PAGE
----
Diwali is known as a festival of lights. But essential to it is the Indian celebration of love that comes from food. From savory, fried samosas to sugary laddoos, there is no shortage of reasons to overindulge.
Due to Covid-19, Dr. Anjali Kumar predicts this year will be marked by revenge eating. “You’ve just let a population out that has been caged for two years,” she says. “Everybody’s partying harder, to make up for lost time.”
Unfortunately, the digestive toll of this can lead to water retention, lethargy, and acidity.
After overeating, the stomach grows and pushes up on surrounding organs, causing discomfort and drowsiness. To break down excess food, the body also produces extra hormones and enzymes, including hydrochloric acid, which back into the esophagus and cause heartburn.
To restore the pH balance of your digestive system, Dr. Anjali suggests a shot of apple cider vinegar which will alkalize your body and provide immediate relief for acidity issues.
And over the next few days, she has four easy steps to get you feeling back to normal.
The first is to eat potassium-rich foods such as pomegranate, sweet potato, and salads, which will curb cravings. The second is to have more protein than you normally do: think nuts, cottage cheese, or hummus.
The third step she recommends is to cut down on carbohydrates, to compensate for extra ones had when celebrating the holiday.
And the final one is to drink green juices, with herbs like parsley or coriander. The diuretic effect will remove excess water from your system and help clean up the liver. This is especially recommended if you’ve been drinking.
After a few days, Dr. Anjali says, you should be back to your normal self. However she warns, this only works for individuals who are already healthy and got carried away over the holidays.
For those who yo-yo diet, or struggle with their weight before Diwali, it’s more complicated.
According to the International Diabetes Foundation, India has an estimated 77 million people who struggle with diabetes, a chronic condition linked to insulin resistance.
“For them, eating is like comforting themselves,” she says. “Diwali just provides one such occasion.”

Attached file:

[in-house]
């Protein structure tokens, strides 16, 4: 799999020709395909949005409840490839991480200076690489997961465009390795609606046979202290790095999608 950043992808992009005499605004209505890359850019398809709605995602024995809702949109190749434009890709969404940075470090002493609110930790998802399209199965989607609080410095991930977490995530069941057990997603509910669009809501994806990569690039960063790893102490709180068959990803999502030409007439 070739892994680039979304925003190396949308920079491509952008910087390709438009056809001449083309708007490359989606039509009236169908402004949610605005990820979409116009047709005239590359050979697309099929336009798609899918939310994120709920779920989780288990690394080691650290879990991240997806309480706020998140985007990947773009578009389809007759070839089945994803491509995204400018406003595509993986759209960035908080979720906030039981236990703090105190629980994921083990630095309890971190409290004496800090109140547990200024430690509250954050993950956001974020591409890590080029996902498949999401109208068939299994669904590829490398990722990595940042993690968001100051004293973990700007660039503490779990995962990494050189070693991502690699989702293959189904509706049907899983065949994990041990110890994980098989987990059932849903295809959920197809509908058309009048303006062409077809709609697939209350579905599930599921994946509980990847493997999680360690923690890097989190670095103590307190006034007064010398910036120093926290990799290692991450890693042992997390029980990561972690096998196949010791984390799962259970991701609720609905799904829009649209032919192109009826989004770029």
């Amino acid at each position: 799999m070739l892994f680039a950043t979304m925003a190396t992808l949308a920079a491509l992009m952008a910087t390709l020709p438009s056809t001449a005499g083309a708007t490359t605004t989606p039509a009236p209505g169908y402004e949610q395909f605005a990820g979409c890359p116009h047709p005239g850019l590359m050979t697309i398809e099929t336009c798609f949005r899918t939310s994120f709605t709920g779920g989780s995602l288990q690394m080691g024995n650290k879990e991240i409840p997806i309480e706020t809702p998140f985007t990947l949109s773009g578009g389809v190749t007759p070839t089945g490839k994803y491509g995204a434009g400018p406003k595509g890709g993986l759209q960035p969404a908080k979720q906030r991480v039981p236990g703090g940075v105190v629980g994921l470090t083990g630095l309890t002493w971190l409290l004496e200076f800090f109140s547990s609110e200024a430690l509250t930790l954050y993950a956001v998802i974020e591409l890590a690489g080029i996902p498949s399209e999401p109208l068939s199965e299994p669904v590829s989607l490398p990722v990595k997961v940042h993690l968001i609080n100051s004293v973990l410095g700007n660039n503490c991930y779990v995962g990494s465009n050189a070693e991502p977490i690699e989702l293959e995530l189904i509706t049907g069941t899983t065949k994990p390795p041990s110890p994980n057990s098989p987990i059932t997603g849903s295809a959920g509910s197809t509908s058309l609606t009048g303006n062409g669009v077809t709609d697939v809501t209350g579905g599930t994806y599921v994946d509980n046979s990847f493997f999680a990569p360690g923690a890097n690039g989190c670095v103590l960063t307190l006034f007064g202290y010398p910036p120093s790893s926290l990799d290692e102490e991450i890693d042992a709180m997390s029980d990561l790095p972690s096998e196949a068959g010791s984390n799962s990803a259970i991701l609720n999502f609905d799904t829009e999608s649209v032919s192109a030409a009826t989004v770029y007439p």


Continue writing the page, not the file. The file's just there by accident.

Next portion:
For such individuals, she suggests working with a doctor or dietician to address the underlying physiological problems that trap them in a cycle of craving and over indulging.
Dr. Anjali, who specializes in lifestyle diseases, says her patients struggle to take into account stresses and triggers that are unique to their body. Instead, they copy what those around them are doing. But just because something works for their neighbor doesn’t mean it will work for them.
Casey Dascher, a Diabetes Quality Coordinator at Temple University in Philadelphia, has tips on dealing with social pressure. “If you see somebody else eating,” she says “It’s okay if you don’t want to eat with them.”
“I” statements are also helpful when feeling pressured. Take offenders aside and tell them “My doctor told me for medical reasons and my health, I shouldn’t be eating this way,” she says. “It would really make me happy if you supported me.” This recruits loved ones to be part of your medical team.
It can also be helpful to go into parties with a plan, such as limiting yourself to two drinks—one before dinner and one with it. Or skipping appetizers if you want dessert. By focusing on what you’re going to enjoy, instead of what you’re missing, you’re less likely to feel deprived.
“Make sure you eat your favorite foods,” she says. “But keep it to just that special day. After that, cut it off.” Don’t take the sweets home with you, and limit leftovers to healthy options.
“Listen to your hunger levels afterward,” she says. “If you are not hungry, don’t eat.”
Instead of using food to extend the warm, fuzzy feelings you get from the holiday, she says, you can even look for ways to celebrate that do not involve eating. Going for a walk, shopping, even the act of food preparation are easy ways to feel connected with those you care about.
Another worthwhile tip comes from Hasti Singh, winner of Mr. India in 2016 and founder of Hasti Transformation. He says he tweaks how his food is prepared to avoid in-the-moment temptation. “Instead of frying or grilling, make baked foods,” he says. “As an alternative to poori or bhatura, have kulcha with your channa.” As for sweets “you can enjoy custards, rasgulla, paneer kheer, or sugar-free ras malai.”
And if you feel guilty about overeating, remember Oscar Wilde: “Everything in moderation, including moderation.”
- Samara Ahmed